We truly love Scala. Scala has been one of the pillars of Codacy from the start. Joao, who has an Enterprise Java background, has loved the language from the beginning and we’ve since taught Scala to new people joining in the company.
Initially, we wanted to have the expression power of dynamic languages without losing static type safety. We placed our bets on Scala and, judging from adoption rates, we believe this was a good decision. The type system is turing complete. This should say enough about its potential.
Scala has also helped us with hiring; typically, if someone is interested in working with Scala, they will probably be a good fit for us as a company. This is because a special spark in a engineer is needed for him/her to be curious and interested in working with new languages. Having said that, Scala is no longer a new language. Its adoption has been growing steadily and fueled by the big data movement and platforms such as Spark.
When defining Codacy’s architecture, we knew that the system we would have to build to analyze millions of lines of code per hour and would have to treat scalability, distribution and concurrency as first class citizens. We were already sold on Scala, since as I mentioned, we’ve been fans of the language for a long time. The process of choosing Play and Akka was simple: both are built for massive operations and have the backing of a strong growing company such as Typesafe. We treat every single operation as an immutable task for an actor. From parsing code, to dealing with code repositories, to applying code patterns to ASTs: everything is a task for us that we distribute to pools of actors. Akka excels at this job.
Now, we’re in a position where our current infrastructure demands further decomposition into services and that we break a monolith. Because we’ve modeled our system already in components, this has been easy from the architecture standpoint.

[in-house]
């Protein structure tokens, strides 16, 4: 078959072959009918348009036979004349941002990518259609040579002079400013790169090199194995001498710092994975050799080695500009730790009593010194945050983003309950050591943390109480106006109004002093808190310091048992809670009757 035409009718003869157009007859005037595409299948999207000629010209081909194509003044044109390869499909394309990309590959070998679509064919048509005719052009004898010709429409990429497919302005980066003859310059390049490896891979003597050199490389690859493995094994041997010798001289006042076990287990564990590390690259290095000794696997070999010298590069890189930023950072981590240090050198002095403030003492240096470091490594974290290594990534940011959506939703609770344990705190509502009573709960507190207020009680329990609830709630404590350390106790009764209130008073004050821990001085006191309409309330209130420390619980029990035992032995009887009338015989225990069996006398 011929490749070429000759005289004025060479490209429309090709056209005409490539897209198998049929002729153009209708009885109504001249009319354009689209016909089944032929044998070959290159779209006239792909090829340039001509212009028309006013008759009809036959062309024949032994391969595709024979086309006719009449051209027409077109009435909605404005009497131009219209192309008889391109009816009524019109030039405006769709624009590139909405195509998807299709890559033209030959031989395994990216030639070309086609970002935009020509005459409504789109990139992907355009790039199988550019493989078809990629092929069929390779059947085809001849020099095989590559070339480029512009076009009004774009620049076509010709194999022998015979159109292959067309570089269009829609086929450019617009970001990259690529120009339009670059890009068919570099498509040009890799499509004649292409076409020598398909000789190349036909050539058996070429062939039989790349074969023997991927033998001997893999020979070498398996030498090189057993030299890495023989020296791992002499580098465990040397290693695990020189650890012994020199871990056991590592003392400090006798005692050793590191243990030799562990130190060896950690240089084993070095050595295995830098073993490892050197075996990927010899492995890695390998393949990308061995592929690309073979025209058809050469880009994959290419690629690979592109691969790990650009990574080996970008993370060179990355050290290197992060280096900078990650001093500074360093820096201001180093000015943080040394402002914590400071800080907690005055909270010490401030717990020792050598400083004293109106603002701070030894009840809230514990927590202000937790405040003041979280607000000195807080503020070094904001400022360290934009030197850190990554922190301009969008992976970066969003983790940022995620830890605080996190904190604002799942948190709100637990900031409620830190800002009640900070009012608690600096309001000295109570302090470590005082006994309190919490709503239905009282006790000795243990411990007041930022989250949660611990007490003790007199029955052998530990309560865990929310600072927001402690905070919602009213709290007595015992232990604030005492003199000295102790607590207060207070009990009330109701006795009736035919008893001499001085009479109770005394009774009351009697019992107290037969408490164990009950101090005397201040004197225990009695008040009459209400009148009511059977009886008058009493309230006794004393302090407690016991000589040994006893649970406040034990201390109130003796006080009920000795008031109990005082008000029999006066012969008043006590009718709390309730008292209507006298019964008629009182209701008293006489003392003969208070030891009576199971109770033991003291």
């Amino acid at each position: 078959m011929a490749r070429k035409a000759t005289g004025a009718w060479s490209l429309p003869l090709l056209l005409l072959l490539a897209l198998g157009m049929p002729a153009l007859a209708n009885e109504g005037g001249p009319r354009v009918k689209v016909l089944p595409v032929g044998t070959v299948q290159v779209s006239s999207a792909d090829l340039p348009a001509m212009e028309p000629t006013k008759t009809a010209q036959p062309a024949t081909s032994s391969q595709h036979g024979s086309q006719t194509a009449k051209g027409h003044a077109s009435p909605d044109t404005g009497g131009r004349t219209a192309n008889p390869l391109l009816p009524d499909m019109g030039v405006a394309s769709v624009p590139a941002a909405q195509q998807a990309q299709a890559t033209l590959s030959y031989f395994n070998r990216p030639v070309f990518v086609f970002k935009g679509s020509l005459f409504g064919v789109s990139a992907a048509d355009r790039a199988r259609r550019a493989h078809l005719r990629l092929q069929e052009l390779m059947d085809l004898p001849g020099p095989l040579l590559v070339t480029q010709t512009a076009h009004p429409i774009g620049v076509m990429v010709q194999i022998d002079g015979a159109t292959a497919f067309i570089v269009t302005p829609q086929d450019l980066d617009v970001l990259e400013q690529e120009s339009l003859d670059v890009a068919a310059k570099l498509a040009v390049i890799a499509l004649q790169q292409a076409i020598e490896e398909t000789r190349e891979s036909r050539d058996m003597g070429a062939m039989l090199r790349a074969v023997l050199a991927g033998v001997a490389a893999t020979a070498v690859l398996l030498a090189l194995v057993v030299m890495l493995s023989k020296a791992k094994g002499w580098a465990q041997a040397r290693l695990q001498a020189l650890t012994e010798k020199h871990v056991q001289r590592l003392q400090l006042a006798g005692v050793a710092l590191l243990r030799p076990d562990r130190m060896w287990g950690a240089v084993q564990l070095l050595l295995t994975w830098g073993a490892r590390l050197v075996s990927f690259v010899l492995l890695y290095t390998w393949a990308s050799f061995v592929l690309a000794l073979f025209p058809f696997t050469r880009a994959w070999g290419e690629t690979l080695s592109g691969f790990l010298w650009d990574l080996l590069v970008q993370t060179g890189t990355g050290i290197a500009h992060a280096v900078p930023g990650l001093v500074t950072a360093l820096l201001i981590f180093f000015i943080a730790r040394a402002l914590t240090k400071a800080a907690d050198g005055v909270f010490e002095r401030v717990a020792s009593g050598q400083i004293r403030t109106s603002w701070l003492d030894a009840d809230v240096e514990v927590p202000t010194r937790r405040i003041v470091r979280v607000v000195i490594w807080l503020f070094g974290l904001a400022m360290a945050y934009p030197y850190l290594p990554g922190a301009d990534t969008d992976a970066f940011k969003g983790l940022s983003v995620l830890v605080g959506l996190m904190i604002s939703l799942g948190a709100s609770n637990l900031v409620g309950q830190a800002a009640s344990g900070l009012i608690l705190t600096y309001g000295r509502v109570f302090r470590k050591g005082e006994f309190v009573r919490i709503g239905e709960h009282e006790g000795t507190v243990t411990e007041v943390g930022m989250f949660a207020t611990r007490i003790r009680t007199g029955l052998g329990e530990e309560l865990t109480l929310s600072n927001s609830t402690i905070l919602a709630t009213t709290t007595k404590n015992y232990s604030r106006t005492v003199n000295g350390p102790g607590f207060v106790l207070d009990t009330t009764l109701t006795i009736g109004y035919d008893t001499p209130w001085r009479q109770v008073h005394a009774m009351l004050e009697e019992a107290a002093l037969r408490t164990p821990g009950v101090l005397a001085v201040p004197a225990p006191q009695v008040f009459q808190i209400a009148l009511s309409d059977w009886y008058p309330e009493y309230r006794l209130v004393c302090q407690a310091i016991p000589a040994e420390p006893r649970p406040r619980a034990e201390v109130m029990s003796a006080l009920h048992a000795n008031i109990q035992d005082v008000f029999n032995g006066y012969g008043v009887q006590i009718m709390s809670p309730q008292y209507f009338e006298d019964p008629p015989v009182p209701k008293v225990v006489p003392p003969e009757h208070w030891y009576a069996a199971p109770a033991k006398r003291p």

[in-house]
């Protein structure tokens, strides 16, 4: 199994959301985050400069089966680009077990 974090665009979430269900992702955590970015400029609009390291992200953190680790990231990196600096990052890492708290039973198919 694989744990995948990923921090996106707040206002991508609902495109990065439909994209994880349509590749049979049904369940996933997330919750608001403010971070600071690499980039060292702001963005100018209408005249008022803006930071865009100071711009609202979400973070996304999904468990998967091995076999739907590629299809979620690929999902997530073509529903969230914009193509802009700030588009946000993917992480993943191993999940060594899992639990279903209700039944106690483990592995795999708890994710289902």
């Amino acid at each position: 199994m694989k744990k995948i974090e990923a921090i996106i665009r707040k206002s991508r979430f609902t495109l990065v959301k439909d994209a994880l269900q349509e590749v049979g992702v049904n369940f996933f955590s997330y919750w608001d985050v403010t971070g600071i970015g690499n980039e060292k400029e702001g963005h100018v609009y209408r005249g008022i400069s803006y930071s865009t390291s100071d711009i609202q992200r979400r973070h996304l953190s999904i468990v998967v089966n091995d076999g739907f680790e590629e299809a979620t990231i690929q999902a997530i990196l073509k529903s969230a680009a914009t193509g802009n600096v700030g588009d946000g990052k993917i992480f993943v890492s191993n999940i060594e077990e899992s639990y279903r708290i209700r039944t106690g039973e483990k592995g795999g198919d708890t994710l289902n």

We are especially excited about the great work from the Scala team on Abide, Scala-Meta from Eugene Burmako and his team, and about the TASTY spec announced by Martin Odersky. It has many things we’ve been looking for to support customers interested in deeper code analysis.
Scala has been a great decision for us and it’s paying off in many ways.
A few weeks ago the Bitbucket team approached us to become one of the first Bitbucket integrator on Atlassian Connect.
Today we are happy to announce that the Codacy add-on is available on Bitbucket!!
Atlassian Connect for Bitbucket?
Atlassian Connect for Bitbucket is the new (r)evolution for Bitbucket, which is used by over 3 million developers worldwide. It offers developers the possibility to integrate their tools directly and hassle-free into Bitbucket.
Why does it matter?
Developers are spending more and more time switching between tools instead of focusing on what really matters: coding. Atlassian Connect for Bitbucket removes the barriers to integrate and finally unify the tools into the development lifecycle.
At Codacy we are very excited about this new fully integrated Bitbucket. As a provider of an automated code review software our mission is to save time and frustrations out of the code review process. Being able to provide our results on the tools that our users are already using is a priority for us.
Today we are also happy to announce that Pull Requests will be fully supported on Bitbucket. We are already working on a few exciting features to complement this add-on. Stay tuned, add Codacy to your Bitbucket projects, and consider creating your own add-ons!
Hello there, my name is Sandra Wolf and I’m the new team member of Codacy (yay!)
I have joined on the position of Developer Advocate, I will help you with all your #CodeReviews problems, and together we will take care of your technical debt. We will meet during tech conferences, meetups, user groups etc. I’m planning to be everywhere! I would love to help you make you as successful as possible using Codacy, and take advantage of everything that Codacy has to offer and make sure that you have fun using Codacy.